I spent a good bit of time after the film concluded just sorting out what I’d watched, trying to make sense of the chaotic blur of memories as well as scenes from the film which were rushing around and past each other in my head. Beyond simply laughing at a joke, smiling or throwing out the occasional “Yeah!” at cool action, or flinching when something intense or even scary happens, it’s a rare occasion for me to have any sort of true emotional reaction to a movie.

Simply put, Taking Chance knocked me on my ass.

It’s not a war movie, nor a military propaganda piece. Based on actual events, it’s simply the story of one young man and the impact he made on those around him, in death as well as throughout his all-too brief life. The story focuses on Lieutenant Colonel Michael Strobl (as portrayed by Kevin Bacon), a Marine officer stationed at Quantico in 2004 who volunteers to escort home the remains of Private First Class Chance Phelps, a young Marine killed in Iraq. Strobl is at first drawn to Phelps upon learning they both hail from the same town in Colorado. Though he’s later told Phelps will be transported to Dubois, Wyoming, because that’s where his family resides, Strobl still opts to act as the fallen Marine’s escort. The balance of the film covers Strobl’s journey from the military mortuary at Dover Air Force Base in Delaware to Dubois, accompanying the casket containing Phelps’ remains every step of the way.

I’ve performed escort duty, so I can attest to the care — even reverence — with which the body of a fallen service member is handled throughout the process of preparing the remains for transport home. No detail is overlooked, no task performed in perfunctory fashion. It is a solemn undertaking, carried out with precision and respect. In this and many other areas, the film’s accuracy is to be praised.

The scenes depicting PFC Phelps’ journey were difficult to watch. Unlike LtCol Strobl, I knew the Marine I escorted; he was one of mine. I got the call about his death on Easter Sunday in 1996, and I spent the next eight days inventorying his personal effects, overseeing every aspect of the preparations to take him home, and accompanying his casket. Except for the actual flight, I spent every moment of the journey from Kansas City to his home town in arm’s reach of his casket, to include sitting with it in a cargo hangar at the airport. I spent three days with his family and friends, listening to their stories and attending his funeral. I was struck by how loved and respected he was by the countless people I encountered. Everyone treated me as well as you might expect, given the circumstances, but the sad reality was that I was a stranger in their midst, and I had brought tragedy with me. It was one of the most emotionally-taxing experiences of my life, and it naturally was nothing compared to what the family was enduring.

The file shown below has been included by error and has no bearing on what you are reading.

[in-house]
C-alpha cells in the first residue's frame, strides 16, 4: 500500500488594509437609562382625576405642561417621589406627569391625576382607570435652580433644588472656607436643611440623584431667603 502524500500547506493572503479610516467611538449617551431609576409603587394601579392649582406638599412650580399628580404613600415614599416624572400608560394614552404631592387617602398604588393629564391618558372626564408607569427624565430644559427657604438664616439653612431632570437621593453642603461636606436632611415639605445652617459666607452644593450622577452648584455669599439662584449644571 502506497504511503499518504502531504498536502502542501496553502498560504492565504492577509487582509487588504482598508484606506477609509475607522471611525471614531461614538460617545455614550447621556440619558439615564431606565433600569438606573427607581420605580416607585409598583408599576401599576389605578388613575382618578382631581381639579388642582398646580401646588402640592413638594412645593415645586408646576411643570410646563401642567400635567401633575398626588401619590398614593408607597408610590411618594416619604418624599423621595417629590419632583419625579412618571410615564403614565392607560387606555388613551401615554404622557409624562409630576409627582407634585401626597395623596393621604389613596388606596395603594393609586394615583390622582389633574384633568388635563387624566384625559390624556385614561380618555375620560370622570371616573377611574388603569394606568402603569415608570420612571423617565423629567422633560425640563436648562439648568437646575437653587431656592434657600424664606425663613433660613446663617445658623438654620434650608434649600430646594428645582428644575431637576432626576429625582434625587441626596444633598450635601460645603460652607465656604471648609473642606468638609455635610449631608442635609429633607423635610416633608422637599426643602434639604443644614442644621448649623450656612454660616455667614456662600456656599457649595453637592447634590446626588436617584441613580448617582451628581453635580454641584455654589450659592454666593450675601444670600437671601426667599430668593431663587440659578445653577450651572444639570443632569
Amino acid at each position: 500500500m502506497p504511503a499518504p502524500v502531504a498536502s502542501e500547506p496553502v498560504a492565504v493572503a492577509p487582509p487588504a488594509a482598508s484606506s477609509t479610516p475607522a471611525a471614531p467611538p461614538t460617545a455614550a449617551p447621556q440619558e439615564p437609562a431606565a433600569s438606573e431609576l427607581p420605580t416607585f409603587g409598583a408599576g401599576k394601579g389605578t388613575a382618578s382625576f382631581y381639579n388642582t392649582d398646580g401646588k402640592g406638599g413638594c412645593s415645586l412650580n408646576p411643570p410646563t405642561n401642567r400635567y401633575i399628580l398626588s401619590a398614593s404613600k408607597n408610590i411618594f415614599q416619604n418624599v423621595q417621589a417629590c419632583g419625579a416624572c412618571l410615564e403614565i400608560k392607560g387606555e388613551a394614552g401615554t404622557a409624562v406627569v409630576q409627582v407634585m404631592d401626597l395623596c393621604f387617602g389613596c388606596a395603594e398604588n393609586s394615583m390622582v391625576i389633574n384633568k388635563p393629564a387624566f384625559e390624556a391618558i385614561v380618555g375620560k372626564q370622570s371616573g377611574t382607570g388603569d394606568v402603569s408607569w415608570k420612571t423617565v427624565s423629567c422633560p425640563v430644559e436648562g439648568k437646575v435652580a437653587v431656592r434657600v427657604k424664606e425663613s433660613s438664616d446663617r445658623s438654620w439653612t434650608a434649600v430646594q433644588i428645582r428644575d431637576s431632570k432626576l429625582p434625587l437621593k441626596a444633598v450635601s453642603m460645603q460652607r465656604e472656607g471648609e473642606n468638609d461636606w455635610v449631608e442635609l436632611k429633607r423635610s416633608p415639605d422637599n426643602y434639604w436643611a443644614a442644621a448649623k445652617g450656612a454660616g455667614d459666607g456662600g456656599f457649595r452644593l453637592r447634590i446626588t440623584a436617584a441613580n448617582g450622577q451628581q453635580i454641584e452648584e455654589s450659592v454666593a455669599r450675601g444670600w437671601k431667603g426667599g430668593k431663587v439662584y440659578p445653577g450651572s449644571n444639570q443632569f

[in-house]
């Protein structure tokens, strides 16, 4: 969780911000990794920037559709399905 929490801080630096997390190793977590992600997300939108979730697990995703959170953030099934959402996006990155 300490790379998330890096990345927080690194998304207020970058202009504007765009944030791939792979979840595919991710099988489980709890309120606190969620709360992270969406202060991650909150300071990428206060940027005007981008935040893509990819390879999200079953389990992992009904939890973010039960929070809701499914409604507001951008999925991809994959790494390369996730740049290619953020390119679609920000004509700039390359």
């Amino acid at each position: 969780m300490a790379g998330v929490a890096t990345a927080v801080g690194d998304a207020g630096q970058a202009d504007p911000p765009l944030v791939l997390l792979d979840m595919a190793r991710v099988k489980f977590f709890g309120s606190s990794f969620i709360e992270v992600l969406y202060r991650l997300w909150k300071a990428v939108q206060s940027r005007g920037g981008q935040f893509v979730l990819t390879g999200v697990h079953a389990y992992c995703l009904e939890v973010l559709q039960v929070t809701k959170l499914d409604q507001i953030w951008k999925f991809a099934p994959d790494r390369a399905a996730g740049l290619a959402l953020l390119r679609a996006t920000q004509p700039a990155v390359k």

As I watched the movie, I couldn’t stop those recollections from coming forth, but it wasn’t until I got to the scenes of Strobl standing vigil alongside Phelps’ casket that they all just seemed to push forward and hammer at me. I had to pause the film more than once and just sit there, processing long-dormant memories. Easter never passes without me pausing to remember the young Marine (I do the same thing on Halloween, owing to an unrelated yet similarly tragic incident involving another Marine), though this was something I hadn’t really pondered for years. In my head, it was 1996 again, and I had just returned home, drained from the heart-wrenching duty I’d completed.

It may well be the oddest damned thing that’s ever happened to me while watching a movie; the closest thing to a “flashback” I’ve experienced. When it was over, I just let the thoughts and memories roam at will, sorting themselves out. This blog entry was originally going to be about something completely unrelated to the movie or my reactions, but once I started typing it all just came out.

Thanks very much for your indulgence.

Disappear, scumbags.

Marine expelled, another punished over puppy video

For those wondering, “non-judicial punishment” is essentially the commanding officer imposing punishment without the hassle of a court-martial. The accused would have the right to refuse NJP and request a court-martial, but if the case is a slam dunk then said accused would be a moron to go that route, as the sentencing under NJP is more lenient than that directed by a court-martial.

What’s weird in this case is — as I recall and without looking it up — NJP punishment doesn’t allow for discharging the accused, at least as it’s normally carried out. I suppose if this was kicked up to higher command levels and with the extra-heavy scrutiny the case was getting, all bets were off.

Anyway, good riddance, and they got off light.